Marthe, this is a proven strategy to buy time and to ward off mounting pressure especially from Europeans. Another point is that it is done in consultation with the Obama Administration or more precisely, to deflect criticisms that Obama Admin has gone back on its promises to not stand with tyrants. [Susan Rice's very public support of the late Meles Zenawi is a case in point.] The current Human Rights Action Plan is one of a series of actions Ethiopian rulers have taken over the past few months to cover the backs of Obama so as to continue to milk the American public of billions more. It was only late last year that we heard of a new plan [repeated at intervals over the past two decades] to root out corruption. In fact, Prime Minister Hailemariam made a public statement that he on evidence will personally take to court any who engaged in corruption of any kind. Do you think he could sue Chief of Defense or the late Prime Minister's wife or the Foreign Minister or the Ambassador to China? or the Saudi Al Amoudi? or the Security Chief? What evidence would he be looking for when an army officer with the right ethnic ties could own a four storey building business complex on a $300 per month salary? Another item is the news last month that Ethiopia has produced its own Drone. So why is that surprising? It is because Obama Administration is being questioned on its fast widening, secret and under-reported Drone use and the mounting civilian casualties. Well, Ethiopian rulers would not mind taking the blame for millions more of taxpayer's dollars and in the process escape scrutiny for massive corruption and money-laundering, for jailing as terrorists any who cry out for their democratic rights, for interfering in the affairs of religious institutions [the latest being the appointment by the government of a new patriarch] and in the process of doing similarly for Muslims. So, there we go. It is just plain sad. Sadder even is the fact that American people do not have a fuller picture that the aid collected in their name is not reaching the publics it was intended for and is often stolen by dictatorial regimes who happen to have the backing of the Obama Administration. Please post my comments. I can only do this freely when I am out of the country. Thanks.

In Response

by: Alem
March 06, 2013 8:44 PM
Samoa, Do you think respect for human life is Ethiopian value? How about equality before the law? The late Prime Minister's wife and you are equal before the law. If the Foreign Minister happens to have stashed away millions of aid money in a foreign bank while on a $500 per month salary then he is subject to investigation and possible jail time. How about freedom to speak and write, including disagreeing with those who rule over you? Well, those are American values.


by: Just Be from: London
March 05, 2013 3:36 PM
The FOX AND THE LITTLE RED HEN
There was once a little red hen that lived in a house by herself in the wood. And over the hill, in a hole in the rocks, lived a sly, crafty old fox.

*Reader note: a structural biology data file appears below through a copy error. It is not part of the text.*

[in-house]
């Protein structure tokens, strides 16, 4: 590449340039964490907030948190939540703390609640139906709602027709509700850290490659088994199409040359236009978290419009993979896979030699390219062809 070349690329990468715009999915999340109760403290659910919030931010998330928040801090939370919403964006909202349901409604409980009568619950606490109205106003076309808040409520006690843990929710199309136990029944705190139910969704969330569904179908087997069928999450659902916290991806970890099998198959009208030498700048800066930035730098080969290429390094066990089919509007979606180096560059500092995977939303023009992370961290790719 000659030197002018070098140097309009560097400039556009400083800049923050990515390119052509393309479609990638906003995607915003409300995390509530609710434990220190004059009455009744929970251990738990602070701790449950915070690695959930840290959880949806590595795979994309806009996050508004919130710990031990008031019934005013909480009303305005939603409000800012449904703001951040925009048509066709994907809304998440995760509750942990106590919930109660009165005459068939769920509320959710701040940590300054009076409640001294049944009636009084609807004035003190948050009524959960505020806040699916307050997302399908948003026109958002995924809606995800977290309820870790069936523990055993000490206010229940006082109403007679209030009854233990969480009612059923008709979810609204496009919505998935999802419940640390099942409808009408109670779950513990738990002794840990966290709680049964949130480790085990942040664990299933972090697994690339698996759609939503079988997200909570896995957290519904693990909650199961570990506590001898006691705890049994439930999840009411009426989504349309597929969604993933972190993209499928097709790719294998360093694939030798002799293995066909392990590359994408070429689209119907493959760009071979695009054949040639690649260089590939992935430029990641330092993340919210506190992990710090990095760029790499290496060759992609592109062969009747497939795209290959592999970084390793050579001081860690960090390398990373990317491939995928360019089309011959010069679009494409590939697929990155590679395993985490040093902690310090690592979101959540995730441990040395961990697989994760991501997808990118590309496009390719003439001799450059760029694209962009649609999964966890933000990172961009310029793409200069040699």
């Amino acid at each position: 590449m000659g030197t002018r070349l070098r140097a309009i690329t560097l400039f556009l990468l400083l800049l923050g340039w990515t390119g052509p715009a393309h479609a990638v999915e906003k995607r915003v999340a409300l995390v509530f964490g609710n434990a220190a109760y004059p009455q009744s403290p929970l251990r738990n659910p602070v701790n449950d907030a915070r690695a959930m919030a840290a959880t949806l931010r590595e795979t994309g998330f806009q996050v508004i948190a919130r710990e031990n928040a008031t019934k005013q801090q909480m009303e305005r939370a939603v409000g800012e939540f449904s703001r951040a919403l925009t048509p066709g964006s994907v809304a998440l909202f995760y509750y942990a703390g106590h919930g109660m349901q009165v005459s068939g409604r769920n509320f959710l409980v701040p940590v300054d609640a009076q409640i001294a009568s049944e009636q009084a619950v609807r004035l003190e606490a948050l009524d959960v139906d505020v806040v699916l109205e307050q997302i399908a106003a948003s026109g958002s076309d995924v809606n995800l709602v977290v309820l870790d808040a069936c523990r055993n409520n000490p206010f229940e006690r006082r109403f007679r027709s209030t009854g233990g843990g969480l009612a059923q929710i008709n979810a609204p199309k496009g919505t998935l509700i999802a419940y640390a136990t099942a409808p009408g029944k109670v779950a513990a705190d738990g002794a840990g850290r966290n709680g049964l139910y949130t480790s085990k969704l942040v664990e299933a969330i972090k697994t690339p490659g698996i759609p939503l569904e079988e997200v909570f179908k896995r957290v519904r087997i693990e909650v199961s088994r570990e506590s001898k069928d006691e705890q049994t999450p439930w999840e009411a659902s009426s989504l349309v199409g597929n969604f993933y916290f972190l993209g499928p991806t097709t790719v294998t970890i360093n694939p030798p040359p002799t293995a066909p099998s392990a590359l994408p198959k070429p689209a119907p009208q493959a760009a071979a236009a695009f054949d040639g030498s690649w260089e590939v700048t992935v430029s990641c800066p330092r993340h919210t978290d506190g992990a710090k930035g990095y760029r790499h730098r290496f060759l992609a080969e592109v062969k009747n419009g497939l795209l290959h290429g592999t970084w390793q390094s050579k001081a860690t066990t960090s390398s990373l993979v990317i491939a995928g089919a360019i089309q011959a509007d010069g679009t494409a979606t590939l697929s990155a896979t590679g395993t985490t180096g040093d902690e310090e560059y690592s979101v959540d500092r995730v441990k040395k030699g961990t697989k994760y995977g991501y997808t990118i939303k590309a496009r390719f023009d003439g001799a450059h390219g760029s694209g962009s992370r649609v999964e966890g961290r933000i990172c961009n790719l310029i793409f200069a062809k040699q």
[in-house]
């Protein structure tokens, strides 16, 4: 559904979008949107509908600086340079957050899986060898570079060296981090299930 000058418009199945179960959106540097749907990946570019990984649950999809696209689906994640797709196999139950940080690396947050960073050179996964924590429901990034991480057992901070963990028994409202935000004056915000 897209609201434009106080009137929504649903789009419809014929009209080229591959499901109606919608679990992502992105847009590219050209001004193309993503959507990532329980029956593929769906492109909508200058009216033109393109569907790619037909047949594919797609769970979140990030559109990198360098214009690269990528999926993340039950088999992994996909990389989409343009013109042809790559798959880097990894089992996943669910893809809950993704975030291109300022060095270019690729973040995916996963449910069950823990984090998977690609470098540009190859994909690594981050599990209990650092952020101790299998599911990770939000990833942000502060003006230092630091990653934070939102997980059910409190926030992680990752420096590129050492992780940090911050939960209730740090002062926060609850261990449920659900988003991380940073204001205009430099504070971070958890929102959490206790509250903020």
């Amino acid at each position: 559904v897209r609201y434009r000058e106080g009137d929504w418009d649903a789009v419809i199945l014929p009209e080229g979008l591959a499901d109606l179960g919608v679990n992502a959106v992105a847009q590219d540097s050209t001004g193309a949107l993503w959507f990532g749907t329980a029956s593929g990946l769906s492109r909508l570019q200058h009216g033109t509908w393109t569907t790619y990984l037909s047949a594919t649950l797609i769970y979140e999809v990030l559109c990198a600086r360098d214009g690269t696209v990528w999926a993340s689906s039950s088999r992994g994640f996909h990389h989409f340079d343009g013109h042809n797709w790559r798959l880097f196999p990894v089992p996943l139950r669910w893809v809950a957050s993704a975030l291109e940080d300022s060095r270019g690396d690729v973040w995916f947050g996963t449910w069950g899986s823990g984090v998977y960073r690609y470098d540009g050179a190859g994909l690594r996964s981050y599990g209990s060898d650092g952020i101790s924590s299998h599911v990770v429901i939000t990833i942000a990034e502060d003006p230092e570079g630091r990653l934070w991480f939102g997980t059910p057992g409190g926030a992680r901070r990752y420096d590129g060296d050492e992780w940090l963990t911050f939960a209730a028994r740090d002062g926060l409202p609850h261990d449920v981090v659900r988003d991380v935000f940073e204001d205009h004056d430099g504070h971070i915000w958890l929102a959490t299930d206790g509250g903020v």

Now this crafty old fellow of a fox lay awake nights, and prowled slyly about days, trying to think of how he should get the little red hen. He wanted to carry her home to boil for his supper.....

A fox will always be a fox whether it changes its colors or clothes. The Ethiopian regime is built on injustice, fear and control and regardless of any makeovers, endorsed by others, it makes, the people in Ethiopia will be captive and keep suffering, until they take matters into their own hands. No amount of plea to those who are in the Ivory towers will bring Ethiopians any succor.


by: Truth-Teller from: U.S.
March 05, 2013 2:16 PM
First, let me just say that voanews.com site is block from Ethiopian people and they won't be able to read this article. Those who are able to read it are probably mind-slaves or cadre's of the current thug regime. Second, I wish, voanews, as U.S. publicly funded news agency, can stop its yellow journalism and let us here a response from U.S. government regarding the Human Rights Abuse of this thug "ally" of U.S. - who receives billions every year!! Third, all this is "Human Right Action Plan" is a shenanigan. It's nothing serious, but a Childs-play intended to say, 'we've done something about our Human Rights abuse record'

In Response

by: Behailu
March 13, 2013 8:16 AM
What is HUMAN RIGHTS ACTION PLAN? Would you please give the same chance for other dictator regimes: Beshir Alasad, Esaya, Al Beshir?
Too much reporting about human right violation in Syria and reporting hopes of HUMAN RIGHTS ACTION PLAN for Western sponsered tyrany in Ethiopia. Ethiopians cry, "fair condemning and reporting, atleast!"

Featured Videos

Your JavaScript is turned off or you have an old version of Adobe's Flash Player. Get the latest Flash player.
Gaza Conflict, Hamas Popularity Challenge Abbasi
X
Scott Stearns
August 21, 2014 9:20 PM
The Palestinian unity government of Mahmoud Abbas has failed to convince Hamas to agree to Egyptian-negotiated terms with Israel on a Gaza cease-fire. VOA State Department Correspondent Scott Stearns reports on what the Gaza conflict means for President Abbas, with whom U.S. officials have worked for years on a two-state solution to the Israeli-Palestinian conflict.
Video

Video Gaza Conflict, Hamas Popularity Challenge Abbas